CALGARY, Sept. 17, 2015 /CNW/ - A new study on decarbonization pathways shows that Canada can deeply reduce carbon emissions while maintaining a vibrant and prosperous economy.
Difficult? Yes. Impossible? No, says Dave Sawyer, development director for CMC Research Institutes' Low Carbon Pathways Group and co-author of the study outlining ways Canada can achieve the deep emission reductions necessary to limit global temperatures to increases to 2°C.
"It's clearly a challenge," says Sawyer, "This study helps to deconstruct that challenge and identify pathways that are resilient – that are our 'no regret' pathways."
The Canadian study is part of a 16-country report released today in Paris by the United Nations Sustainable Development Solutions Network (UNSDSN) and the Institute for Sustainable Development and International Relations (IDDRI) in preparation for the United Nations Climate Change Conference (COP21). The Canadian chapter was supported by CMC Research Institutes and co-authored by Sawyer, Chris Bataille, associate researcher at IDDRI, and Noel Melton, partner at Navius Research.
Scenarios in the Canadian report show that the economy could benefit by developing and exporting low carbon technologies while reducing the cyclical impacts of global oil price shocks.
"The Canadian report is oriented to help a range of interested parties think about long term decarbonization and how to make the transition to a low carbon future such that we minimize costs and prepare ourselves to take advantage of an exploding low carbon export market," says Sawyer.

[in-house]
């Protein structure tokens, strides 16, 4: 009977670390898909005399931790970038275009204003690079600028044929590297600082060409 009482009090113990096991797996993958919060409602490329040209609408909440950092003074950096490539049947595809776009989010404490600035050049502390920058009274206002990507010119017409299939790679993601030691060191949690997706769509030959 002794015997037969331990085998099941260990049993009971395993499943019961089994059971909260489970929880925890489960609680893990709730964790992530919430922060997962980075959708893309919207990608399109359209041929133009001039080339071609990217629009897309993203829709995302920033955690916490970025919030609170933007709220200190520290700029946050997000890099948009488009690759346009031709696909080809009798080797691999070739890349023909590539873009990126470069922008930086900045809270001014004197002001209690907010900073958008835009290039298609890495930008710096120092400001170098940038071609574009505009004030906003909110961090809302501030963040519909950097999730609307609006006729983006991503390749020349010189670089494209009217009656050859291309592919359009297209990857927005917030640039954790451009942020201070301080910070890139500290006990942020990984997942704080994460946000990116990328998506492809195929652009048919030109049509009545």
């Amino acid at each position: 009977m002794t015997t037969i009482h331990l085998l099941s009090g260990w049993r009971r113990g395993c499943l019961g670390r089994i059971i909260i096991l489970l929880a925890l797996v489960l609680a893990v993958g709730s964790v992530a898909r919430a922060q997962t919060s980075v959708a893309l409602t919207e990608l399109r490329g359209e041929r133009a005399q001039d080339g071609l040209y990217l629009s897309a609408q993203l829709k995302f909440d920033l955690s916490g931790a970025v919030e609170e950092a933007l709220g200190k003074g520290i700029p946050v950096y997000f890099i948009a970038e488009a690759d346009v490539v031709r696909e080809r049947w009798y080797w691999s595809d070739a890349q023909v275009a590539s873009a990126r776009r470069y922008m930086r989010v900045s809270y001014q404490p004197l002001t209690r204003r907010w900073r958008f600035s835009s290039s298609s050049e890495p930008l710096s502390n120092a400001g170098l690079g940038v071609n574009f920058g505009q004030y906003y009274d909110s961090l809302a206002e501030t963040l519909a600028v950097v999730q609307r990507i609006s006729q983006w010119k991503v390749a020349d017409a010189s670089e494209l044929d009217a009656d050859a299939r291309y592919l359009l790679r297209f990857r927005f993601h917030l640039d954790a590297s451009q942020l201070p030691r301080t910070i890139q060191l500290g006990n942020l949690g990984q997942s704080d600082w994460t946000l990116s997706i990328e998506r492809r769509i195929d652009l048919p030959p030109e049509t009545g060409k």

Canada has huge competitive advantages in decarbonization, says Bataille. "We have an enormous pan Canadian storehouse of renewable energy and one of the largest, most usable capacities in the world for the geological storage of carbon in the world."
Advances are being made to reduce carbon emissions in vehicles, electricity production and buildings. "Where we run into challenges is cost effectively decarbonizing industry and primary extraction," says Sawyer.
Within that challenge is also an opportunity because countries that rapidly develop low carbon technologies will be able to export those solutions. Over 90% of Canada's export business is conducted with countries moving toward decarbonizing their economies,
"Clearly there's a significant growth opportunity here," says Sawyer. "The global market for low carbon goods and services presents a massive opportunity for Canadian companies and Canadian technologies."
Canada's decarbonization efforts are moving forward on a number of fronts, say the report's authors, but both the oil and gas and heavy industry sectors need much stronger innovation signals to stimulate development.
"We need credible policy at all levels of government to signal that carbon will be more expensive and will need to be managed. This will drive innovation across Canada's entire economy," says Sawyer.
The Canadian report is posted at http://www.cmcghg.com/decarbonization-study/
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